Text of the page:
In October, I had the privilege of guest writing for a wonderful Tahoe based, adventurecentric swimwear company called Strange Bikinis. While the writing prompt of companies that embody true body positivity was their request, it feels like a topic my wicked readers would enjoy too, so I decided to bring it on over and share it here.
It’s almost 2020. We’ve nearly spent TWENTY YEARS in this new Millennium. Wow, I guess Y2K really didn’t get any of us, (but those frosted highlights and slap bracelets sure did.) The past decade in particular has seen an array of trends, internet challenges, and new streaming services, but today I want to talk about one of the top buzzwords of the past couple years; body positivity.
We live in a digital world full of contradiction, a world in which I definitely don’t pity the youth. We didn’t have instagram and photo filters in the 90’s, our parents just made us play outside. Today, social media is saturated with influencers and other mini celebrities based strictly off of how many people look at their pictures every day. Among all this popularity clatter, a new movement has been born. A movement to accept the skin you are in and love yourself exactly the way you are; to be positive about your personal body image. It’s a brilliant concept. Shouldn’t we have figured this out sooner? But with every new exciting buzz word comes a quickly leering, sneaky little friend; marketing. A phrase turns into a hashtag, which turns into traffic generation, which turns into companies using phrases to corral traffic to their brands. It’s effective, it’s obvious, but is it genuine?
The past few years have seen a remarkable turn towards body positivity, and I can think of a few brands that stand out just to name a few. Dove body cleanser and Venus razors continue to lead the pack, with the latest Venus campaign advertizing models with large scars, skin defects, stretch marks and more. Aerie, the American Eagle lingerie line employs a beautifully body diverse team of models, including models with colostomy bags, orthotic braces, and various disabilities. However, there are plenty less-than-sincere ads out there slinging body positivity around like happy hour well drinks. While I won’t point out brands in particular like I did above (because I think the world does enough of its own finger pointing) there are certainly groups abusing this marketing gold, and we know who they are. Lingerie claiming to be “something for everyone” while displaying ten models almost identical in appearance and body type. Ads proclaiming to love your curves, with models on the front so slender they clink when you bump into them. It seems once you say the words, that’s it, you’re done. No follow up needed.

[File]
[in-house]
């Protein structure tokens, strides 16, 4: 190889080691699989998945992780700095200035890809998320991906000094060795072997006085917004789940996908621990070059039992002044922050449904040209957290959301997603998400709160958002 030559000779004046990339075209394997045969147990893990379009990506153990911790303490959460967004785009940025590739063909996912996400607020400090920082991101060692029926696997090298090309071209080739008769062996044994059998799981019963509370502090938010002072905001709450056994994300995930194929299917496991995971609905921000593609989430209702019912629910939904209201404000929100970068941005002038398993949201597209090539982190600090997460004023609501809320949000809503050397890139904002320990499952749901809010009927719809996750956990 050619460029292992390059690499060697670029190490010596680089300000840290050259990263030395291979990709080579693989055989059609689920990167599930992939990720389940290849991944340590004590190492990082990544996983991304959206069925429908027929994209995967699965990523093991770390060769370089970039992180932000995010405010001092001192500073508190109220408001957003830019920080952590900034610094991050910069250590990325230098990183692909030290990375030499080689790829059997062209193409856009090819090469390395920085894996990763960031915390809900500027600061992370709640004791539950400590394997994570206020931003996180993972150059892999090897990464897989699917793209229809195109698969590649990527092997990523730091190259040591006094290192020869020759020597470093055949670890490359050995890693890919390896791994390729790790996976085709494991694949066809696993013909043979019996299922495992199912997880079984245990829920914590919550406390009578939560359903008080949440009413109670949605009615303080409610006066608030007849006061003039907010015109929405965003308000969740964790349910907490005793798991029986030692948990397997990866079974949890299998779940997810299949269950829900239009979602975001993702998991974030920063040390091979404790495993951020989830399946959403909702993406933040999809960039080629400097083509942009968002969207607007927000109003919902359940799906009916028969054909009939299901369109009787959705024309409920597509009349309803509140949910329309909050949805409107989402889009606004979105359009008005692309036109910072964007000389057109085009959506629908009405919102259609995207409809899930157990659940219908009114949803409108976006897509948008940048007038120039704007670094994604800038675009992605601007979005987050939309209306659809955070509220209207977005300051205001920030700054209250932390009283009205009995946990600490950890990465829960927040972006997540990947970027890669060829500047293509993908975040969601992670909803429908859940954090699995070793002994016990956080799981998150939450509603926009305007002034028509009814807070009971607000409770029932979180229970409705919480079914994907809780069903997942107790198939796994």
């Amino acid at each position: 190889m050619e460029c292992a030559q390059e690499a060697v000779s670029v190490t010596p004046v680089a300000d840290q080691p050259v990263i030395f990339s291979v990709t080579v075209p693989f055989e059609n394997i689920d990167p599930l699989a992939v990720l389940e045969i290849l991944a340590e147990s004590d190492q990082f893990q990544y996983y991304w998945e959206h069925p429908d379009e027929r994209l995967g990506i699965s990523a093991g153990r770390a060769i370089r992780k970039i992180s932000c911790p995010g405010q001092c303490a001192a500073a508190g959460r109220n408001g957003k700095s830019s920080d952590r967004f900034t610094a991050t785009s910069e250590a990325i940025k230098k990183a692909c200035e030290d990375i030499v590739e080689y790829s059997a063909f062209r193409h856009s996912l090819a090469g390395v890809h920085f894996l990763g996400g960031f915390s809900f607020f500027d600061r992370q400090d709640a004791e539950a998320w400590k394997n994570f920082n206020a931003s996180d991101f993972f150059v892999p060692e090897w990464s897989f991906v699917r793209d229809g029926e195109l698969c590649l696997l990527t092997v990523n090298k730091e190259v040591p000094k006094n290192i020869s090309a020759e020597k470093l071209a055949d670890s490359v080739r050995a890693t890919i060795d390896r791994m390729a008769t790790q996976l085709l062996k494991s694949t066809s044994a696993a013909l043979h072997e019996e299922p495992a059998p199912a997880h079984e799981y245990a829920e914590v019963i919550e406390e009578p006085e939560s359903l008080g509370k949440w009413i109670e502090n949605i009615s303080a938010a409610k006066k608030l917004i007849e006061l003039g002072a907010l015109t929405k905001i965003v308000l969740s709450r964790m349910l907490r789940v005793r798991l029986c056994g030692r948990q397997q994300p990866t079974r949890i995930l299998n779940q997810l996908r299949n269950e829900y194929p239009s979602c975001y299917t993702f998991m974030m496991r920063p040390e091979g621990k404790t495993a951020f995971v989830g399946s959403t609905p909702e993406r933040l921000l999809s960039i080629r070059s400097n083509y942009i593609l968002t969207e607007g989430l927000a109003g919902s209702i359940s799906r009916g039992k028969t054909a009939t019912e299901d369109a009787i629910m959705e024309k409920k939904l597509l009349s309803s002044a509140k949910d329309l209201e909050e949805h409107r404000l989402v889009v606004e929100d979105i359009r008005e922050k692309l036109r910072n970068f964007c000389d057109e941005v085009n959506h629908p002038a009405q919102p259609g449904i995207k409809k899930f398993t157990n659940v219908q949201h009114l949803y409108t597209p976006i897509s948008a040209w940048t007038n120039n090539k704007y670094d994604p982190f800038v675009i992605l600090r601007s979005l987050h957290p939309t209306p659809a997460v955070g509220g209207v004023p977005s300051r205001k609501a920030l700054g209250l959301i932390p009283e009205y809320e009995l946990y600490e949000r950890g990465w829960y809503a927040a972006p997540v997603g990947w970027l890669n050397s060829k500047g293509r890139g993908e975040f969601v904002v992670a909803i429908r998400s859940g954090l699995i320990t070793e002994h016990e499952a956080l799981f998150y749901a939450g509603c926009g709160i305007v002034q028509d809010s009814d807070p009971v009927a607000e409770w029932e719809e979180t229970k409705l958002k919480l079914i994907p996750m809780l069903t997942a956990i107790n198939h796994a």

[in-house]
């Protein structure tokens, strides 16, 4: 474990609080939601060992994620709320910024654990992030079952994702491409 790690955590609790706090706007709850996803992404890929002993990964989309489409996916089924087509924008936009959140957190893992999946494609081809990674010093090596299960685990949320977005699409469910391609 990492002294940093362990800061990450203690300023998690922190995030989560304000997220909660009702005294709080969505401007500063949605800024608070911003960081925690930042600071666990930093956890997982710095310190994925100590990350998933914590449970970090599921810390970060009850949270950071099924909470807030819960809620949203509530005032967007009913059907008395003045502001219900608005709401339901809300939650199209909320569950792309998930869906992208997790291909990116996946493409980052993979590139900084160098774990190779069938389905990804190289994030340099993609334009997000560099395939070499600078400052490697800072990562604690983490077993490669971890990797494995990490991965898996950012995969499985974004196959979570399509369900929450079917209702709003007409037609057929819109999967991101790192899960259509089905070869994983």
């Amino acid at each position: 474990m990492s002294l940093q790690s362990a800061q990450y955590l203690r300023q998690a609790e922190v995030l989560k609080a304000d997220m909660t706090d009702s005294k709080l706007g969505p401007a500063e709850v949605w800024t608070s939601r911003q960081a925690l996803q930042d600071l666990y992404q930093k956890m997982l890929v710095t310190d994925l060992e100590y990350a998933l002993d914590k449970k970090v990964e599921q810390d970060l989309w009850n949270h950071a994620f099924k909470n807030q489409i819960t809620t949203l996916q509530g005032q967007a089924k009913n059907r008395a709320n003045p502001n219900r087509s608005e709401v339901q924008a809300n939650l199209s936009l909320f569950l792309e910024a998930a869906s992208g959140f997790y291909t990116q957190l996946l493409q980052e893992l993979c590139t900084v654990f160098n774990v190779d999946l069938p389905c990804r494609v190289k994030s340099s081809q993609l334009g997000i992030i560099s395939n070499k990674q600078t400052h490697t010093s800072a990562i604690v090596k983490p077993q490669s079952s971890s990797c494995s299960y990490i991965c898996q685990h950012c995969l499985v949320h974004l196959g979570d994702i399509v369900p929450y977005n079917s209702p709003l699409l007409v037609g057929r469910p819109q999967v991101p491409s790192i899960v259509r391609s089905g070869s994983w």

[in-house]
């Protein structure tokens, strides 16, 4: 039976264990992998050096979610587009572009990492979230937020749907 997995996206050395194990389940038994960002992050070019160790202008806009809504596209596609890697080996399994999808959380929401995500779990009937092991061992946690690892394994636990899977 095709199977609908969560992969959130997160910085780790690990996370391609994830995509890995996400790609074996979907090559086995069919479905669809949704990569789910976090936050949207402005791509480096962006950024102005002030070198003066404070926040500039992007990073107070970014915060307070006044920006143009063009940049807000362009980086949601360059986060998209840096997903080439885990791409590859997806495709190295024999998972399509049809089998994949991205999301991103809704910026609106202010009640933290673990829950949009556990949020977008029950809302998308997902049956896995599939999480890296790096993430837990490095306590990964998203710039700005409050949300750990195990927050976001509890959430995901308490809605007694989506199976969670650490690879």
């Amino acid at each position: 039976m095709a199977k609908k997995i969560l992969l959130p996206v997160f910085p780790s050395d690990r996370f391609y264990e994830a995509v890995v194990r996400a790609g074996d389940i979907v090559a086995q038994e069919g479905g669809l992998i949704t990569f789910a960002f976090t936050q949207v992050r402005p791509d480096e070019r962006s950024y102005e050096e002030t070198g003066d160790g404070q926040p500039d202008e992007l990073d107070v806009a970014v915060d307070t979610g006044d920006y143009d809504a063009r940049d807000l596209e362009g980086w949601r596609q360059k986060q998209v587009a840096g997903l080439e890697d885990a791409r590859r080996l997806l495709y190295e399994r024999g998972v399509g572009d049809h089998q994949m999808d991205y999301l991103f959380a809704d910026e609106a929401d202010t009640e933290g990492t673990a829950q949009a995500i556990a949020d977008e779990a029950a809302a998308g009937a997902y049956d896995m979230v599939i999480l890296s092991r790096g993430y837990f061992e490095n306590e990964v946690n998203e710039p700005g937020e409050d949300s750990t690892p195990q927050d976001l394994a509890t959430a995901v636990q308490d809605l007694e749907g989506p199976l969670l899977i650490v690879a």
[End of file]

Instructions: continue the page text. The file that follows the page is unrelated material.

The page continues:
Unfortunately, as self explanatory as it seemingly is, I think body positivity misses a huge market. As an activist, I spend a lot of time doing research. How can you expect people to listen to what you have to say if you don’t know and believe what you’re saying? In doing so, I’ve found a very clear trend…when one Googles body positive clothing/swimwear/beauty products/etc, it almost always relates to weight. To me, just the term in itself, “body” positivity, should encompass more than just a little bit of junk in the trunk. I think there are so many people out there looking for role models who are like them, with disfigurement, and disabilities being included. These individuals have bodies they wish to be positive about, too! Part of the reason I started Wicked Flaws was I felt a gap that longed to be filled, feeling that the body positivity movement was not inclusive to me. I believe that inclusivity should be…well, inclusive. It shouldn’t exclude any one group because they aren’t “enough” of whatever the current buzz phrase is. While so many “real bodies” campaigns only showcase full figured models, some companies are doing extremely well with the inclusivity of other markets. Aerie and Mattel have both done exceptionally well with this, including hiring multiple disabled models, and launching Barbie dolls with Vitiligo, prosthetic limbs, and wheelchairs.
So what can we do to make a difference we believe in? It’s so simple. Give these brands your business and support! I’ve been using the Dove body bar exclusively for about five years now. My skin has never felt softer! Buy from swimwear companies that walk the walk *ahem like the one mentioned above. But most of all, try in all you do to embody what body positivity means to you. You don’t have to unabashedly love everything about yourself. It’s ok to want to work on parts of yourself, it’s healthy even. I know I have plenty of physical and emotional facets currently under construction. But whatever you find is YOUR body positive message, spread it. Share it. And above all, keep it Strange.